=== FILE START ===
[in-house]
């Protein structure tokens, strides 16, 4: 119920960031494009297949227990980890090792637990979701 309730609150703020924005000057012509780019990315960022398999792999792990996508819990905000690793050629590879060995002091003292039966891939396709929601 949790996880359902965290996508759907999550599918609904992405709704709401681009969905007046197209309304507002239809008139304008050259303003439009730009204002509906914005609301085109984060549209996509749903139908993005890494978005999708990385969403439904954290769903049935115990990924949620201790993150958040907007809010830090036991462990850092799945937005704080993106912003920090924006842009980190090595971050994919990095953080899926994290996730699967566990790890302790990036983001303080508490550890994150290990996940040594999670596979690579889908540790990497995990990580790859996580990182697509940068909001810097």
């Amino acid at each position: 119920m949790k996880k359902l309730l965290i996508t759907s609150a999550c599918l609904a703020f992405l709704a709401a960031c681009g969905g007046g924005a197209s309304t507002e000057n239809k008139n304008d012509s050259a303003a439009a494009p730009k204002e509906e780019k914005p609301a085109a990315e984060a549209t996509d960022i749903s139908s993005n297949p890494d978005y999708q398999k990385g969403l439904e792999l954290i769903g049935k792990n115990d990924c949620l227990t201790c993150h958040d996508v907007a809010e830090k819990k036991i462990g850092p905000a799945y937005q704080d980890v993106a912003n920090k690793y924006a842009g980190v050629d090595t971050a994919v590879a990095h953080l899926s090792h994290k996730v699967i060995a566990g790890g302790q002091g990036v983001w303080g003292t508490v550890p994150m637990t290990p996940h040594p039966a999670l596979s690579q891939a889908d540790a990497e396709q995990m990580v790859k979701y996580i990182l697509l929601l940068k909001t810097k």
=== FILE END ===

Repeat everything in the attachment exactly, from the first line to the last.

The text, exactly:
[in-house]
């Protein structure tokens, strides 16, 4: 119920960031494009297949227990980890090792637990979701 309730609150703020924005000057012509780019990315960022398999792999792990996508819990905000690793050629590879060995002091003292039966891939396709929601 949790996880359902965290996508759907999550599918609904992405709704709401681009969905007046197209309304507002239809008139304008050259303003439009730009204002509906914005609301085109984060549209996509749903139908993005890494978005999708990385969403439904954290769903049935115990990924949620201790993150958040907007809010830090036991462990850092799945937005704080993106912003920090924006842009980190090595971050994919990095953080899926994290996730699967566990790890302790990036983001303080508490550890994150290990996940040594999670596979690579889908540790990497995990990580790859996580990182697509940068909001810097």
């Amino acid at each position: 119920m949790k996880k359902l309730l965290i996508t759907s609150a999550c599918l609904a703020f992405l709704a709401a960031c681009g969905g007046g924005a197209s309304t507002e000057n239809k008139n304008d012509s050259a303003a439009a494009p730009k204002e509906e780019k914005p609301a085109a990315e984060a549209t996509d960022i749903s139908s993005n297949p890494d978005y999708q398999k990385g969403l439904e792999l954290i769903g049935k792990n115990d990924c949620l227990t201790c993150h958040d996508v907007a809010e830090k819990k036991i462990g850092p905000a799945y937005q704080d980890v993106a912003n920090k690793y924006a842009g980190v050629d090595t971050a994919v590879a990095h953080l899926s090792h994290k996730v699967i060995a566990g790890g302790q002091g990036v983001w303080g003292t508490v550890p994150m637990t290990p996940h040594p039966a999670l596979s690579q891939a889908d540790a990497e396709q995990m990580v790859k979701y996580i990182l697509l929601l940068k909001t810097k």